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So I’m not understanding how DNS over HTTPS helps anything. You still need to trust your local resolver to get to your trusted resolver, and you still need to trust everything your trusted resolver talks to. I also don’t see how this can work with BGP-based anycast resolution for CDNs. And what about corporate intranets, too?

It feels like the solution causes more problems which are all solved by throwing more “trusted” configuration at it.

hacks.mozilla.org/2018/05/a-ca purports to explain DoH but really it does a good job of explaining the problem with port 53 DNS but then just does a gigantic handwave about DoH itself, and also “we’re happy to make cloudflare the default trusted resolver” like uhhhhhh.

@fluffy I think you skip the local resolver by using the IP address, and then the cert tells you if you got the right trusted resolver. nfi how it interacts with BGP tho

@aeonofdiscord yeah the Mozilla explainer just says cloud flare will choose a resolver “close to you” but how do they do that? They imply geoIP which has its own set of fuckery

@fluffy gonna guess it's almost certainly geoIP yeah. I mean the choice of cloudflare in the first place sort of signals that they're gonna half-ass most of this imo

@fluffy I like the idea of, at the very least, an encrypted DNS that doesn't rely on your ISP, but I'm not super convinced DoH is really the best implementation of that

@aeonofdiscord at least it’s better than what the blockchain fetishists have been proposing

@aeonofdiscord id love to see a blockchain proposal that isn’t just “put it on the blockchain” without any technical details about how resolution, authority establishment, dynamic updates, etc. work, or how the blockchain itself continues to function, or how much raw computing power it takes

@fluffy "our product is exactly like bitcoin, except you can't buy drugs with it. we're seeking a small seed investment of eleven hundred gigadollars"

@aeonofdiscord The cert for verifying the resolver makes sense though, somehow my brain missed that aspect while overthinking it. So really the local resolver is fine, as long as it doesn’t just NXDOMAIN

@fluffy Pretty much, yes. Also there is no privacy once it hits the recursive server’s upstream wire.

@Kyreeth Yeah although when it gets upstream the source isn't (as) identifiable.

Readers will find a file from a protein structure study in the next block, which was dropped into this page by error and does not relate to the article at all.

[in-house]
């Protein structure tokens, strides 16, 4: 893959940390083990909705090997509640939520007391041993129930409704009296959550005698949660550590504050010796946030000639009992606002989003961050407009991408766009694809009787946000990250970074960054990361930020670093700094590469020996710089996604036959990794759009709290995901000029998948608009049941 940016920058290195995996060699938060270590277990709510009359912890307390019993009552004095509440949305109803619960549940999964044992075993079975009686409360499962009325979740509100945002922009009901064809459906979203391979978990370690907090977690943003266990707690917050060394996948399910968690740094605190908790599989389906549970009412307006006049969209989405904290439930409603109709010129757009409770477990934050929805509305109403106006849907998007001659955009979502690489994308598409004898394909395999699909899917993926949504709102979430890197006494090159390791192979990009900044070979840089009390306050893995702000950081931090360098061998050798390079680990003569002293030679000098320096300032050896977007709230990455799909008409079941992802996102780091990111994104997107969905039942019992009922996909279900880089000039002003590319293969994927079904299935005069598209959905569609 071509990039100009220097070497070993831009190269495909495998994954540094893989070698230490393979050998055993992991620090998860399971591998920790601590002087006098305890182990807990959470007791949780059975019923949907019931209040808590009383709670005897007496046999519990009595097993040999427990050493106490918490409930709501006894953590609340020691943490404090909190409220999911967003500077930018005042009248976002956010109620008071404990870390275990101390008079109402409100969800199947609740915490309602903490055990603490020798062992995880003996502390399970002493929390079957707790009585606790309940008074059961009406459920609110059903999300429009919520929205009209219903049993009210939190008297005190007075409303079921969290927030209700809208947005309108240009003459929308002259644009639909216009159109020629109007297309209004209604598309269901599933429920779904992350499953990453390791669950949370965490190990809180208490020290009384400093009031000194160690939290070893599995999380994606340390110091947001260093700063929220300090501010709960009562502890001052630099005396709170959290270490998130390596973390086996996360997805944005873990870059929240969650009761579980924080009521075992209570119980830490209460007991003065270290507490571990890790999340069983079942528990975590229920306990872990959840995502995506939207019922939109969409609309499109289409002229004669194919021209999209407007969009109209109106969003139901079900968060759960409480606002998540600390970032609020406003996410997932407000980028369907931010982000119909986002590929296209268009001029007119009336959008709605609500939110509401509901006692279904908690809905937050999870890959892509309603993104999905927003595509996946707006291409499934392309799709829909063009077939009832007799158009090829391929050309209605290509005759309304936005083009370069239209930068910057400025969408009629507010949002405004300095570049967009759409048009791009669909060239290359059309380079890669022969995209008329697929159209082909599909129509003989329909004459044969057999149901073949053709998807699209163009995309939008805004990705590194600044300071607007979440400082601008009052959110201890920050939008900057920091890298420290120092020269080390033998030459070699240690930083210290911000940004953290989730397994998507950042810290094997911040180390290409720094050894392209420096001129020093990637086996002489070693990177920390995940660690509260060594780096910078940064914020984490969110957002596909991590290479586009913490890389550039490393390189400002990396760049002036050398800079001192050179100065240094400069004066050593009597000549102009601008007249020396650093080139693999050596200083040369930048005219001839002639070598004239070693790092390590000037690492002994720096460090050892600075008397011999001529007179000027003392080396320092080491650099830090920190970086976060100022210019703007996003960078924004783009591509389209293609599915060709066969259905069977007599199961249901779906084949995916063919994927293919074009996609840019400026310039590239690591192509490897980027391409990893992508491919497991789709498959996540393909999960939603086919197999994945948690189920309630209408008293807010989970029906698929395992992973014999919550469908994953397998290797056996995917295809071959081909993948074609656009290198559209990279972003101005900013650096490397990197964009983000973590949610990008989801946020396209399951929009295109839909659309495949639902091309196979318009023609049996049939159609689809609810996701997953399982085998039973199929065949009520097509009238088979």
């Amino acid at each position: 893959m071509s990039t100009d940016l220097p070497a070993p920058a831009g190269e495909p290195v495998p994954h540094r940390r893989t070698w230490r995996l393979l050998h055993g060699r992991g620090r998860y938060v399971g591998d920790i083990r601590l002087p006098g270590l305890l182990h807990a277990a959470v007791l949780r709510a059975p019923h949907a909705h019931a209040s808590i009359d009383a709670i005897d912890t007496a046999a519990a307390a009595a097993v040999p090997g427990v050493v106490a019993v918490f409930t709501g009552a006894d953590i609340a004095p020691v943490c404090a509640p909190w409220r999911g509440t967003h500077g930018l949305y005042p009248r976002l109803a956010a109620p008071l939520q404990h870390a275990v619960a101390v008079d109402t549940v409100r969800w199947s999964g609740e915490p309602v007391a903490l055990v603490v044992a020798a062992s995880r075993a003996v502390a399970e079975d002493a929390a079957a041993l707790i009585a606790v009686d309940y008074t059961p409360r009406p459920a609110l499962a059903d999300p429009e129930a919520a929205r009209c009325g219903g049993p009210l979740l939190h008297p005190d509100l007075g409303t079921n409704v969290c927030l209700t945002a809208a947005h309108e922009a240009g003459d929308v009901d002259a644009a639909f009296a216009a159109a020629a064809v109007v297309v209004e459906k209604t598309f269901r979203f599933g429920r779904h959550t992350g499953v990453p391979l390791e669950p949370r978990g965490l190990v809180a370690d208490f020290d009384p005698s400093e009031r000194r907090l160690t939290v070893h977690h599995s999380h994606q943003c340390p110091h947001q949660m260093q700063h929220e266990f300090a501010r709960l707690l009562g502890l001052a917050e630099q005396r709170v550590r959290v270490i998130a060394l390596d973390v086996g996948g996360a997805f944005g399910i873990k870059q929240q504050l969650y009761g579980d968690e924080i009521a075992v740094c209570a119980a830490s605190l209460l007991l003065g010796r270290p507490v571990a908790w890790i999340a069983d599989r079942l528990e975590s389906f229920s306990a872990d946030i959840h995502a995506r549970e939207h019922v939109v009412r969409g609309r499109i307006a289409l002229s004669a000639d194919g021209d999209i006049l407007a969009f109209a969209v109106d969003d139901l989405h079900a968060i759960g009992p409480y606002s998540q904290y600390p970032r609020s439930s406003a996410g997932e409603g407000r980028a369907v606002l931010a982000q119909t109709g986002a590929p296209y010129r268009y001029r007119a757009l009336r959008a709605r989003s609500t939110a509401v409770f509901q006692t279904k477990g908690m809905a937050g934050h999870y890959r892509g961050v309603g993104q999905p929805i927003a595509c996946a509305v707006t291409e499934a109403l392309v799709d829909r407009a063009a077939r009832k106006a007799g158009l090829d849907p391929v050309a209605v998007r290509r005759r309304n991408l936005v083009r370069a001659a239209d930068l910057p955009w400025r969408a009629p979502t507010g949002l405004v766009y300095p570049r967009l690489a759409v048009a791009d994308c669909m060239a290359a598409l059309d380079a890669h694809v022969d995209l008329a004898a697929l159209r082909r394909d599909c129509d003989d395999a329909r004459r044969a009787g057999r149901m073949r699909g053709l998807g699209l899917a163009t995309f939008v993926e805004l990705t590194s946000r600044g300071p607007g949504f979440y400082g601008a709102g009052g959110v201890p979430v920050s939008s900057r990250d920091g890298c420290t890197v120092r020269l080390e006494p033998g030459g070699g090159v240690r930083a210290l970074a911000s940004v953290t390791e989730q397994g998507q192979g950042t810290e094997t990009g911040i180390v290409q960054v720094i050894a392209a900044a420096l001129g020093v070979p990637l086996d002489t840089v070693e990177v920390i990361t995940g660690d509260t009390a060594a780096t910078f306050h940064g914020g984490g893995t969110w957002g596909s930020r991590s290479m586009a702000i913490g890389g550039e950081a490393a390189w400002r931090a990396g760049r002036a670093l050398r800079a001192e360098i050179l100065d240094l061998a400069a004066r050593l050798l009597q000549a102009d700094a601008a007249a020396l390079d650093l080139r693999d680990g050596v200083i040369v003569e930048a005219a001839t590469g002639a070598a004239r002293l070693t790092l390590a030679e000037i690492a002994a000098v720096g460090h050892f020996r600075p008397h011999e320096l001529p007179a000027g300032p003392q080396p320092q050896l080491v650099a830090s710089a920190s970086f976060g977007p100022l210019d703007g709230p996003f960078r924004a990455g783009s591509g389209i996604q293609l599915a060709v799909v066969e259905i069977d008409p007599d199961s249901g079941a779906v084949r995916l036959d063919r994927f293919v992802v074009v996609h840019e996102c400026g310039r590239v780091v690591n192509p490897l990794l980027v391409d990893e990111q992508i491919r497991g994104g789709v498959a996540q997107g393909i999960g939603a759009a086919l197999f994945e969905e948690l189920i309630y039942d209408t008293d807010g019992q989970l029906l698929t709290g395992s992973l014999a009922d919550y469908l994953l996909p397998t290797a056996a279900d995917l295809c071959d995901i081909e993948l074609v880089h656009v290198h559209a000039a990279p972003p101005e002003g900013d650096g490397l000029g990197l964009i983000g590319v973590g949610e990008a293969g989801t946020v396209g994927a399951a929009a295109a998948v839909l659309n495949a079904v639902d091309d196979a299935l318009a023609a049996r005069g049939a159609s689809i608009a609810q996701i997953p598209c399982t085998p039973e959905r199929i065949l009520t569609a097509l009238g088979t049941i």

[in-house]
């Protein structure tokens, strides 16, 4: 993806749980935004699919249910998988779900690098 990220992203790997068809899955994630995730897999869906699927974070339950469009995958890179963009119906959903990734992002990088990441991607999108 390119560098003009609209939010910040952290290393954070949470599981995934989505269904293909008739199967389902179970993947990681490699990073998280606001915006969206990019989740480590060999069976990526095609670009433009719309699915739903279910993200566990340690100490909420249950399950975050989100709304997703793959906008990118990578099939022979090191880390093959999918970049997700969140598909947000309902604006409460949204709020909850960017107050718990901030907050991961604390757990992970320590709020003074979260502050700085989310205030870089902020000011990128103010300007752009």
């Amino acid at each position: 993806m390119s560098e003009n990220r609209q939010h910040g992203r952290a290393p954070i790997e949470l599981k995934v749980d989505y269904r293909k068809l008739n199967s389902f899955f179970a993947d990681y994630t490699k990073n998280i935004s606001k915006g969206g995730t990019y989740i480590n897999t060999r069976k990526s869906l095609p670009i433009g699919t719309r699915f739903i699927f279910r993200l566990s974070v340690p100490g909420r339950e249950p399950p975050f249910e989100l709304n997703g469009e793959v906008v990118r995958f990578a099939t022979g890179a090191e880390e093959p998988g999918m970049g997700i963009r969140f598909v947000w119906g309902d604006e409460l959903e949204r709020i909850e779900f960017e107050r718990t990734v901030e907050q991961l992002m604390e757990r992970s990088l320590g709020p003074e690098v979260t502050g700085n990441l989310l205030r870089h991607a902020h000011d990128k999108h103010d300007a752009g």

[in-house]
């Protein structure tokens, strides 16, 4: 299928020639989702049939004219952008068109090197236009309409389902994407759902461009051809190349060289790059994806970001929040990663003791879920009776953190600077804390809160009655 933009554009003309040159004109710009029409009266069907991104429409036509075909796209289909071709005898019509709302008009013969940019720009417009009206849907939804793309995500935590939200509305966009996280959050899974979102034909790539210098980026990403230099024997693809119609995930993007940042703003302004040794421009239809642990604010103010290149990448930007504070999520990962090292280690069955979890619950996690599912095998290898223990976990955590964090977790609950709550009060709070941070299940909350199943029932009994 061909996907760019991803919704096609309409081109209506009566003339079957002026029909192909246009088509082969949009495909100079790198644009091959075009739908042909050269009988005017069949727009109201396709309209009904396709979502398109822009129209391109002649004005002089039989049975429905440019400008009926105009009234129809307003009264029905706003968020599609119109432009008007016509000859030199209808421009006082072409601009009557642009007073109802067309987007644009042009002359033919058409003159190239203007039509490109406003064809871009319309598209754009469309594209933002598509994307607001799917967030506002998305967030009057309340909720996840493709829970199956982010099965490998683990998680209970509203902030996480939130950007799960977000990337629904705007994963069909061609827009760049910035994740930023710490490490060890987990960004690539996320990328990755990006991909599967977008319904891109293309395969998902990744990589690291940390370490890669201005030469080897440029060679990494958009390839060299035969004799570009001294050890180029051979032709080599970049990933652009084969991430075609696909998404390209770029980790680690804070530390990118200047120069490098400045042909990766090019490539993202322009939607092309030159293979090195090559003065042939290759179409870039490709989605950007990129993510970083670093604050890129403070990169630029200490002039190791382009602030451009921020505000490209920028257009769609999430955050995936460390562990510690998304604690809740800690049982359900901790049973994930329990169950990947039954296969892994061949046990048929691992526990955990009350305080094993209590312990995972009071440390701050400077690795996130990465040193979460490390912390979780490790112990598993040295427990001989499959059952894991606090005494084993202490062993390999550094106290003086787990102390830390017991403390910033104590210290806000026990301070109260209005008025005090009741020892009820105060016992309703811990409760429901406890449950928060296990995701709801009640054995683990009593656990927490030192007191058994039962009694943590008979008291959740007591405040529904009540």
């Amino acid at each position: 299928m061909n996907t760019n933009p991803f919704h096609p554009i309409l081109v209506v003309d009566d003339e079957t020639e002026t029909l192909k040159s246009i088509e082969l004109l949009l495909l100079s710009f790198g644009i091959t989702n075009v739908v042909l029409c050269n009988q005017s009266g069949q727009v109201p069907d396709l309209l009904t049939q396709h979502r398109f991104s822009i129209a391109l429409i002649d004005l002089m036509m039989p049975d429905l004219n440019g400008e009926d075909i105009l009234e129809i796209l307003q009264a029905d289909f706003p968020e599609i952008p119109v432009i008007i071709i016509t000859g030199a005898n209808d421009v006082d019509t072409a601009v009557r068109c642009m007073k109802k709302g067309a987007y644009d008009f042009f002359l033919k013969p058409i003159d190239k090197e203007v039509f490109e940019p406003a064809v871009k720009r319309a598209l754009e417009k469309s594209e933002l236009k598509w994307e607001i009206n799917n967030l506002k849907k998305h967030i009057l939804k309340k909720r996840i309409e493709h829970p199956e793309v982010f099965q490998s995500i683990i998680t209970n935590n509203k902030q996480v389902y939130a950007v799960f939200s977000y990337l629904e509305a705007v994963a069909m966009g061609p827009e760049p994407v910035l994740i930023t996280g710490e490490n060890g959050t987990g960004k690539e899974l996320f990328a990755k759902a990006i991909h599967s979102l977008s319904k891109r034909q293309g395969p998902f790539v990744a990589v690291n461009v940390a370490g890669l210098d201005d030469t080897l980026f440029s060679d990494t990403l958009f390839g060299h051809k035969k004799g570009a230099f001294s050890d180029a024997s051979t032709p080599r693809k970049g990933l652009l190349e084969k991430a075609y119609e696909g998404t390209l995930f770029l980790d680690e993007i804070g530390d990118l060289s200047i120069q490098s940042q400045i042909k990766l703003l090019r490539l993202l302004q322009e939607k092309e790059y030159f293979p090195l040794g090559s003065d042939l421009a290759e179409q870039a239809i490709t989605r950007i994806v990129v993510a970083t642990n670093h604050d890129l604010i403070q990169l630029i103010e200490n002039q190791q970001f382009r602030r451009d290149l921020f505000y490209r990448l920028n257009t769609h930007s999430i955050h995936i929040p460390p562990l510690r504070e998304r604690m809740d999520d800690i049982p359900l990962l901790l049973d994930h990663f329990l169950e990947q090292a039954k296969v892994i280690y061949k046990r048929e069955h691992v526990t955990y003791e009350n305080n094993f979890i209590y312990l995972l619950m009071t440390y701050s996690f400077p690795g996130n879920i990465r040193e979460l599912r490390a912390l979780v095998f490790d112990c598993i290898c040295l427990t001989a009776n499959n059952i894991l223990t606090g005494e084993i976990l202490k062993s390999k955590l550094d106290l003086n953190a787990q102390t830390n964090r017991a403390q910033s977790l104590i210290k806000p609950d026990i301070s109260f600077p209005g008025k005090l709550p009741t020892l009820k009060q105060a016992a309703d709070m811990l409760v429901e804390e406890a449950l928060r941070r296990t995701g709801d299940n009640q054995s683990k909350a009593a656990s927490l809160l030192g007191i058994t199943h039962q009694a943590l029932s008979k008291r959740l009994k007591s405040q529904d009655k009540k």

@fluffy Depends what’s cached and how many people are using the caching server, otherwise query generating recursion is possibly a bit more correlatable than you’d think.

@Kyreeth True. But the privacy concern that DoH supposedly handles is that of your ISP spying on you, not about the site's advertisers or whatever.

@fluffy my understanding has been that it's mostly about not trusting ISPs to misuse data leaked through DNS lookups. Ultimately you still have to trust a nameserver somewhere.

@SimonTesla sure, that part makes total sense and I am in favor of it. My questions were mostly about its implications on other important parts of DNS which none of the explainers cover.

@fluffy I suspect that most explainers are coming from the end-user privacy angle, with the aim of driving adoption, and an overly technical explainer would get in the way of that goal.

@fluffy agreed. Encrypting dns sounds like a great idea. DTLS exists and would probably do this well. DNS over TLS also makes sense, although the amount of back-and-forth has concerning performance implications.

DNS over HTTPS only makes sense to me to escape repressive networks? Like, what does http provide here?

@astraluma right and in the repression escape case you’re better served with a VPN anyway

@fluffy For example it breaks DNS-resolver based filtering, also DNS content sniffing. Also helps using far and slow DNS instead of local fast ones. Centralises a system designed to be decentralised. Pros and cons.

@grin yeah I’ve seen some handwavy explanations of how it doesn’t break pihole somehow but they didn’t seem to make any sense

Like yeah DNS has a privacy implication but is in exchange for speed and being an amazing distributed global cache which works amazingly well

@grin I kind of feel like maybe CloudFlare isn’t being quite on the level when they say they’re doing this thing that makes everyone rely on them even more to help privacy and freedom

@fluffy I don't think CF risks anything, DNS is pretty low-resource stuff compared to most things out there.

@grin yeah but like think about all the stuff they can monetize by getting all that juicy data, even if it actually is anonymous and aggregate like they claim

Really dislike how they’re taking over basically all internet infrastructure that hasn’t already been claimed by amazon or google

@fluffy apart from useful tech stats (which I'm interested in too!) there is not much juicy data: usage of domains and subdomains, but without any protocol information or source of traffic. That's not very easy to monetize. I don't really fear of CF playing evil here, I guess that's a large advrtisement for their name, not much more.

@grin I guess that’s reasonable. But I do worry based on them also providing CDN for a lot of stuff, including very widely-used js libraries, and being able to tie that to lookups for domains using those libraries might be usable nefariously.

I mean that’s sure better than amazon and google and Facebook doing the same but also actively selling products and ads to everyone, but still.

@fluffy 1. I completely agree in not liking any service centralied, DNS or else;
2. while I agree with the CDN problem but it is really not related to the DNS, especially DoH. 😉

@grin how’s it not related though? DoH is literally using their CDN infrastructure as a DNS proxy.

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